Needless to say, Nature will handle the Homo sapiens harshly. Our species will soon lose its both its energy and its food. Without energy and without food our species will find it very difficult to dominate the Earth.

Homo sapiens is a species hellbent upon extinction. For all of our efforts and "success" this is exactly what Nature will gift to us: Extinction.

Nature doesn't have to share anything with humankind. The Earth doesn't need the human plague.

If only our fate was undeserved ...

Synergy6 said at July 7, 2007 1:18 PM:

Meh. The dinosaurs didn't mess with nature, and they took it up the ass. As least we can partehhhh before we become extinct.

David Mathews said at July 7, 2007 2:49 PM:

Hello Synergy,

The dinosaurs survived and prospered for millions of years. Humankind has partied for only 100,000 years. It seems like our party won't last for another century.

The dinosaurs needed a global-scale catastrophe to finally wipe them out for good. Homo sapiens are a global-scale catastrophe.

Humans love the dinosaurs and spend a whole lot of time thinking about them scientifically and within the popular culture. After humans are gone, there ain't going to be any animals obsessing about us or devoting their creative energies to imagining our existence.

Enjoy this moment while it lasts. When it is over it is over forever. Extinction is forever.

Hopefully Anonymous said at July 7, 2007 3:43 PM:

Dave Matthews,
In my opinion (and based on your homepage link) you are spamming the comment section of this blog.

Randall Parker said at July 7, 2007 5:29 PM:


I have deleted many posts of David Matthews. He's one of the few people whose comments I delete. But if you engage him I'm less likely to delete him since then your replies are to non-existent comments.

He really provides no added value except to serve as a reminder that there are people in the world who think like him.

Brian Wang said at July 7, 2007 11:38 PM:

Improving on existing established trends with technical refinement. More domestication and more efficiency will reduce the footprint and up the productivity.

The blue revolution of aquaculture.

Scientific american discusses it

A cow requires around seven kilograms of feed grain for each kilo of meat, while a carp requires around three kilos or less. Fish farming economizes on feed grain, and of course on the land area needed to produce it

I have an article with more stats

In 2004, capture fisheries and aquaculture supplied the world with about 106 million tonnes of food fish, providing the highest apparent per capita supply on record. Of this total, aquaculture accounted for 43 percent.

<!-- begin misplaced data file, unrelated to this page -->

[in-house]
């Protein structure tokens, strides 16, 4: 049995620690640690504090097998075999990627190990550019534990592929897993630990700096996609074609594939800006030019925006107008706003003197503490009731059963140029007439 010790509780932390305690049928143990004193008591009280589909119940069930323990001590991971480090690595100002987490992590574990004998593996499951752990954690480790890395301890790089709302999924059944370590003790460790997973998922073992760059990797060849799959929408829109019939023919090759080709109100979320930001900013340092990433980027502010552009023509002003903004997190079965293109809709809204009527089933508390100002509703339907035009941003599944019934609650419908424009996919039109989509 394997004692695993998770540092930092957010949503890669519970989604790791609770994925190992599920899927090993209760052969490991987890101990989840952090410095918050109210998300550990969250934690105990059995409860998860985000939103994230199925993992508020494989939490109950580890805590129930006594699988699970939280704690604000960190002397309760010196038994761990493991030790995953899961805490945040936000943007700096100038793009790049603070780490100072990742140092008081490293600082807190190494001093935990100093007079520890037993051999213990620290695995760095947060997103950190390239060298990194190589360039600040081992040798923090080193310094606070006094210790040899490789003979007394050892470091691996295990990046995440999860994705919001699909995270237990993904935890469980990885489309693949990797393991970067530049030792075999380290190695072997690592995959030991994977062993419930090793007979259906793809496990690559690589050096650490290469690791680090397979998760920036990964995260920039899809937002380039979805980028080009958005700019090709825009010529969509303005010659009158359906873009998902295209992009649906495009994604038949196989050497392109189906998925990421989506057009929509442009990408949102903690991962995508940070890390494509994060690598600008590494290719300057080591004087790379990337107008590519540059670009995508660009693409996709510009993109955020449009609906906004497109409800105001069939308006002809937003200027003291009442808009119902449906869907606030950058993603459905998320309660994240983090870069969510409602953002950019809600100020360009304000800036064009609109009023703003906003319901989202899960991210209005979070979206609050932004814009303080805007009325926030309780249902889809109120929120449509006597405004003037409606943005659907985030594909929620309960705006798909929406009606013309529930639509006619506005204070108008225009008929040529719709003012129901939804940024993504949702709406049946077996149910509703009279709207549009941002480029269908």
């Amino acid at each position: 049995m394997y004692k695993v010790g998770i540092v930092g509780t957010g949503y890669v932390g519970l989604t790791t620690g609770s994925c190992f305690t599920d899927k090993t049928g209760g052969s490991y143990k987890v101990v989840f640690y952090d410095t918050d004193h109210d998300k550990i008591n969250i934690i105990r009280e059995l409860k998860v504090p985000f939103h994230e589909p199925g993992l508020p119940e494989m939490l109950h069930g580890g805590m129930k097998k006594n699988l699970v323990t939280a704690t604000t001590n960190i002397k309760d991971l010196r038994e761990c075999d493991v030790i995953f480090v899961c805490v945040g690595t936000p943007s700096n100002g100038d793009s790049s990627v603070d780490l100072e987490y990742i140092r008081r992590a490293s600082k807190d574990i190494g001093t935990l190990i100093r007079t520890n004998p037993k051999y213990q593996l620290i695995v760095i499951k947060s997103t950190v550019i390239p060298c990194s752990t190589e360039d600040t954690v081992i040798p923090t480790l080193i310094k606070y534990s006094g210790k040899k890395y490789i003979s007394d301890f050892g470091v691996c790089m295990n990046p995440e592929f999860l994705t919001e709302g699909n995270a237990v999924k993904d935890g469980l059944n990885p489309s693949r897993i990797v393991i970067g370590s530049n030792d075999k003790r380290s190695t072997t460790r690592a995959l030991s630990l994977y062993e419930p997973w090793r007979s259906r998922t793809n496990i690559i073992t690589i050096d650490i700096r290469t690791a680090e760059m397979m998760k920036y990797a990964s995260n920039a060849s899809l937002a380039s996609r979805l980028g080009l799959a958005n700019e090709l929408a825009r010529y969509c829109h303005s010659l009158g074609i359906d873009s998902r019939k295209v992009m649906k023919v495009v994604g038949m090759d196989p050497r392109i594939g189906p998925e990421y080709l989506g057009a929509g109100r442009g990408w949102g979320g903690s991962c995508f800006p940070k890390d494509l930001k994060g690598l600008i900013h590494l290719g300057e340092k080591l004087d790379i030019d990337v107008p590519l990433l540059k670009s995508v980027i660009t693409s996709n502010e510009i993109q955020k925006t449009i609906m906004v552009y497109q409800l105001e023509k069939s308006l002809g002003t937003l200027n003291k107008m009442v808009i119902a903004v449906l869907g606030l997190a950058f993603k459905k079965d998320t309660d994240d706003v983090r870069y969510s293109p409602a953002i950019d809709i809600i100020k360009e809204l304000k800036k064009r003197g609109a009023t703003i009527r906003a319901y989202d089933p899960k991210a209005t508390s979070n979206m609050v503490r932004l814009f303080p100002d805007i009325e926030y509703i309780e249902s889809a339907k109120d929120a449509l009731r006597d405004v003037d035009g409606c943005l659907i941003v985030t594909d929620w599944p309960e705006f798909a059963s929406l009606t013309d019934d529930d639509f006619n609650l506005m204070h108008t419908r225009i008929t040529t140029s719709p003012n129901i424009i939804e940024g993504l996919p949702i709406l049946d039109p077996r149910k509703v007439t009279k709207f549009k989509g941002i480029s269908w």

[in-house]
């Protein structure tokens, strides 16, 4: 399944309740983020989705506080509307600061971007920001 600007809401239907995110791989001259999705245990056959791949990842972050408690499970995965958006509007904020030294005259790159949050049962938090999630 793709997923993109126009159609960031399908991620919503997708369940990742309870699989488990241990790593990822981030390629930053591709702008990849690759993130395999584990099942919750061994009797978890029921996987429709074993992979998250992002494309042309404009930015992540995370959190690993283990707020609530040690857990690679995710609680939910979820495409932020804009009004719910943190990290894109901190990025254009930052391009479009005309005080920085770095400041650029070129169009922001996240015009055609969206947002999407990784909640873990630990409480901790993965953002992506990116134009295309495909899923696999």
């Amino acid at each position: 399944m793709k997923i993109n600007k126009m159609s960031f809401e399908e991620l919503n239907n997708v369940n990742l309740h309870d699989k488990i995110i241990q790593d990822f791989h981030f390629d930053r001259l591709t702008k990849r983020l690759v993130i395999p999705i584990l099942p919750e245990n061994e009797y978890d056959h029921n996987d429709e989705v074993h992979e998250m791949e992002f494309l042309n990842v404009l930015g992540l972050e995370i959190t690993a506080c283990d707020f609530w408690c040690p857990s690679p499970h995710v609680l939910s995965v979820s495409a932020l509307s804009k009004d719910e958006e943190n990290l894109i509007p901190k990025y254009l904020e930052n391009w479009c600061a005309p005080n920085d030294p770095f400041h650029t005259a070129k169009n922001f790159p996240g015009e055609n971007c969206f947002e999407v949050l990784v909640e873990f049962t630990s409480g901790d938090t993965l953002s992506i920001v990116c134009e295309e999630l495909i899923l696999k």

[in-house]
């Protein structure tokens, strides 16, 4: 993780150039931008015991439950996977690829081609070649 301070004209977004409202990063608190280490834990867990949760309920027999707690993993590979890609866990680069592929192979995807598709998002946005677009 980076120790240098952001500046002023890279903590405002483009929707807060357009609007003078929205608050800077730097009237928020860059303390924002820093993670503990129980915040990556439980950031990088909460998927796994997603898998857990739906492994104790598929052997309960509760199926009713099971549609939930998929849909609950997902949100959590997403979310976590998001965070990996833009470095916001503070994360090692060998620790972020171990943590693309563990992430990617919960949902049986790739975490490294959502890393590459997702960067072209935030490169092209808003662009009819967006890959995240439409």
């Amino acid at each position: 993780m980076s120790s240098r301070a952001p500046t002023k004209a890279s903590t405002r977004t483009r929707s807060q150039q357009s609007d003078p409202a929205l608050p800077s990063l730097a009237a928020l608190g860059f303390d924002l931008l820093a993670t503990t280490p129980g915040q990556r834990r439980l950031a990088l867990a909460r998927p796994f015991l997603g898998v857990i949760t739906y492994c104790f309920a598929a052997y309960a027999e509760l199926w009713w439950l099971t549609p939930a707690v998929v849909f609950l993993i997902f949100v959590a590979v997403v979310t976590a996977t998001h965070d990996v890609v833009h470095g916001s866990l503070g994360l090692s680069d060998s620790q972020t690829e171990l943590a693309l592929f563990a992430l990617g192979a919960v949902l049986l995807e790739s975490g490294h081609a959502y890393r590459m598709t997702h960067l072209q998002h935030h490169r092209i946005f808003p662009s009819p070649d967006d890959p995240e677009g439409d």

Aquaculture continues to grow more rapidly than all other animal food-producing sectors, with a global average annual growth rate of 8.8 percent per year since 1970

Adjustments can be made to prevent waste build up problems while still maintaining a smaller ecological footprint.
Bioengineering can be performed to make the processes more energy and resource efficient and productive.

In about a decade, meat factories using stem cells will reduce the resource usage for cows and other farm animals

also, high rises converted to urban aeroponics
Skyfarming, vertical farming

Randall Parker said at July 8, 2007 10:39 AM:

Brian Wang,

1) Mid-ocean fish farming: The middle area of many oceans is nearly lifeless because there's not enough materials in the water to support growth of algae to provide food for fish. Can we find ways to build enclosed floating ponds in the middle of oceans that could get fertilized to grow a complete eco-chain? I'm thinking massive nanostructures perhaps down 30, 40, 50 feet below the surface that would go on for a mile in any direction with walls around the edges. This would be akin to using deserts to grow food on the land.

2) High rise aeroponics: But a square foot on the 20th floor of a skyscraper costs way way more than a square foot of Nebraska farm land. Yes, it could be done. But unless large chunks of the country are declared off-limits for farming (and good luck with getting that law passed) I do not see high rise farming taking off. Maybe some day when nanomaterials makes building upward much cheaper the economics will change in its favor.

Dave Gore said at July 8, 2007 11:09 AM:


Your comment on mid-ocean fish farming reminds me of tech dreams ten years ago to combine aquaculture and oceanic thermal operations in floating cities. One link is at http://oceania.org/ .

Nissl said at July 8, 2007 3:01 PM:

One thought on biomass applications, particularly things like cellulosic ethanol, thermal depolymerization, and gasification (forget the exact term) is that there are vast amounts of agricultural waste generated every year. Biomass technologies that convert this waste into usable energy with even modest efficiency could replace a very large chunk of our oil usage.

Bob Badour said at July 8, 2007 3:20 PM: